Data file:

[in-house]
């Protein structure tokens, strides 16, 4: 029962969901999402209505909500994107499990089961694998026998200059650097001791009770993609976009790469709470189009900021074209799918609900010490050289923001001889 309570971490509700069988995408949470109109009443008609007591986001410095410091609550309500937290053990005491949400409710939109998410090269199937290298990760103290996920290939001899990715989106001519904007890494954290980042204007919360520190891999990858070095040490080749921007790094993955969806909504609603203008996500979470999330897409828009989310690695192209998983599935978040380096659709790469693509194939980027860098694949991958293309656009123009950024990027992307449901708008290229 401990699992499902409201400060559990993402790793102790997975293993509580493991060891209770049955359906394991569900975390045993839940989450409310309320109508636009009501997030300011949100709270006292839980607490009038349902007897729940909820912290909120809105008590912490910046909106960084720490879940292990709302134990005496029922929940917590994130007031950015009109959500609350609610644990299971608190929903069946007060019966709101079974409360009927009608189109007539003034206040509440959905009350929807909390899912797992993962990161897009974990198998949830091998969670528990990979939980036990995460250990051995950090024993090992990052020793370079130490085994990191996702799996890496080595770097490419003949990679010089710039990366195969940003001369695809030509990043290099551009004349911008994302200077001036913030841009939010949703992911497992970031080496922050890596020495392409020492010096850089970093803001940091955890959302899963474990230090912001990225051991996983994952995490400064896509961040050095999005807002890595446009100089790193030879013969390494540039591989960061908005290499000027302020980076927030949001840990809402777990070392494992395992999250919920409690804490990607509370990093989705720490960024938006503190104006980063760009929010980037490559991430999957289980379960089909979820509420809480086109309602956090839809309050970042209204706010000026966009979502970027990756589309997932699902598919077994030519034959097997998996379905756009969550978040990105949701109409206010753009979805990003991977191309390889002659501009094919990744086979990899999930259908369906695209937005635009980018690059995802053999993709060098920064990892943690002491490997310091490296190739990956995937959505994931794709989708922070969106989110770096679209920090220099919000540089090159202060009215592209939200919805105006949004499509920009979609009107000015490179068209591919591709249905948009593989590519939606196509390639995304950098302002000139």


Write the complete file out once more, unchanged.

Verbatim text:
[in-house]
């Protein structure tokens, strides 16, 4: 029962969901999402209505909500994107499990089961694998026998200059650097001791009770993609976009790469709470189009900021074209799918609900010490050289923001001889 309570971490509700069988995408949470109109009443008609007591986001410095410091609550309500937290053990005491949400409710939109998410090269199937290298990760103290996920290939001899990715989106001519904007890494954290980042204007919360520190891999990858070095040490080749921007790094993955969806909504609603203008996500979470999330897409828009989310690695192209998983599935978040380096659709790469693509194939980027860098694949991958293309656009123009950024990027992307449901708008290229 401990699992499902409201400060559990993402790793102790997975293993509580493991060891209770049955359906394991569900975390045993839940989450409310309320109508636009009501997030300011949100709270006292839980607490009038349902007897729940909820912290909120809105008590912490910046909106960084720490879940292990709302134990005496029922929940917590994130007031950015009109959500609350609610644990299971608190929903069946007060019966709101079974409360009927009608189109007539003034206040509440959905009350929807909390899912797992993962990161897009974990198998949830091998969670528990990979939980036990995460250990051995950090024993090992990052020793370079130490085994990191996702799996890496080595770097490419003949990679010089710039990366195969940003001369695809030509990043290099551009004349911008994302200077001036913030841009939010949703992911497992970031080496922050890596020495392409020492010096850089970093803001940091955890959302899963474990230090912001990225051991996983994952995490400064896509961040050095999005807002890595446009100089790193030879013969390494540039591989960061908005290499000027302020980076927030949001840990809402777990070392494992395992999250919920409690804490990607509370990093989705720490960024938006503190104006980063760009929010980037490559991430999957289980379960089909979820509420809480086109309602956090839809309050970042209204706010000026966009979502970027990756589309997932699902598919077994030519034959097997998996379905756009969550978040990105949701109409206010753009979805990003991977191309390889002659501009094919990744086979990899999930259908369906695209937005635009980018690059995802053999993709060098920064990892943690002491490997310091490296190739990956995937959505994931794709989708922070969106989110770096679209920090220099919000540089090159202060009215592209939200919805105006949004499509920009979609009107000015490179068209591919591709249905948009593989590519939606196509390639995304950098302002000139």